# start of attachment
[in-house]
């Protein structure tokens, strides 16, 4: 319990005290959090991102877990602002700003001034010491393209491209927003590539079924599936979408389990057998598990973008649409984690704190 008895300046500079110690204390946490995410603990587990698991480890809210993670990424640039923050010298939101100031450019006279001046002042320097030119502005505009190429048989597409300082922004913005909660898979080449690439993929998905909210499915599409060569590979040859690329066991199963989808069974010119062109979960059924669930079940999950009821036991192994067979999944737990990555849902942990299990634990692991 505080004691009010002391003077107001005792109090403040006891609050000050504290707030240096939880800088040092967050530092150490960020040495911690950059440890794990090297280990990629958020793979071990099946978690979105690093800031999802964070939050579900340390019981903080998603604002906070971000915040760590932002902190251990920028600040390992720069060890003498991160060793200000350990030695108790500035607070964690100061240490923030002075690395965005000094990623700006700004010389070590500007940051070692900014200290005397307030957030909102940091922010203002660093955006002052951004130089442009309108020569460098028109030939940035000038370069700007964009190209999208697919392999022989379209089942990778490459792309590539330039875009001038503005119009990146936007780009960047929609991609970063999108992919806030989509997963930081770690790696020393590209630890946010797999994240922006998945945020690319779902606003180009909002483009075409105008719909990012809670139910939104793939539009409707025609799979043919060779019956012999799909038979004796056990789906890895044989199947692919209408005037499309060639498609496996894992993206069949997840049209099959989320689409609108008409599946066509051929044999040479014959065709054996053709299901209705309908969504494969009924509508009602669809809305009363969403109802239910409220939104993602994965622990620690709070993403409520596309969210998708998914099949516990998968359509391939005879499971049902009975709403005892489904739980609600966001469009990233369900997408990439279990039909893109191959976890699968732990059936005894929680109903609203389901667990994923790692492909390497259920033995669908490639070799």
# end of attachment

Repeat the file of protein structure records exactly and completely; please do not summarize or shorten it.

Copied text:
[in-house]
């Protein structure tokens, strides 16, 4: 319990005290959090991102877990602002700003001034010491393209491209927003590539079924599936979408389990057998598990973008649409984690704190 008895300046500079110690204390946490995410603990587990698991480890809210993670990424640039923050010298939101100031450019006279001046002042320097030119502005505009190429048989597409300082922004913005909660898979080449690439993929998905909210499915599409060569590979040859690329066991199963989808069974010119062109979960059924669930079940999950009821036991192994067979999944737990990555849902942990299990634990692991 505080004691009010002391003077107001005792109090403040006891609050000050504290707030240096939880800088040092967050530092150490960020040495911690950059440890794990090297280990990629958020793979071990099946978690979105690093800031999802964070939050579900340390019981903080998603604002906070971000915040760590932002902190251990920028600040390992720069060890003498991160060793200000350990030695108790500035607070964690100061240490923030002075690395965005000094990623700006700004010389070590500007940051070692900014200290005397307030957030909102940091922010203002660093955006002052951004130089442009309108020569460098028109030939940035000038370069700007964009190209999208697919392999022989379209089942990778490459792309590539330039875009001038503005119009990146936007780009960047929609991609970063999108992919806030989509997963930081770690790696020393590209630890946010797999994240922006998945945020690319779902606003180009909002483009075409105008719909990012809670139910939104793939539009409707025609799979043919060779019956012999799909038979004796056990789906890895044989199947692919209408005037499309060639498609496996894992993206069949997840049209099959989320689409609108008409599946066509051929044999040479014959065709054996053709299901209705309908969504494969009924509508009602669809809305009363969403109802239910409220939104993602994965622990620690709070993403409520596309969210998708998914099949516990998968359509391939005879499971049902009975709403005892489904739980609600966001469009990233369900997408990439279990039909893109191959976890699968732990059936005894929680109903609203389901667990994923790692492909390497259920033995669908490639070799």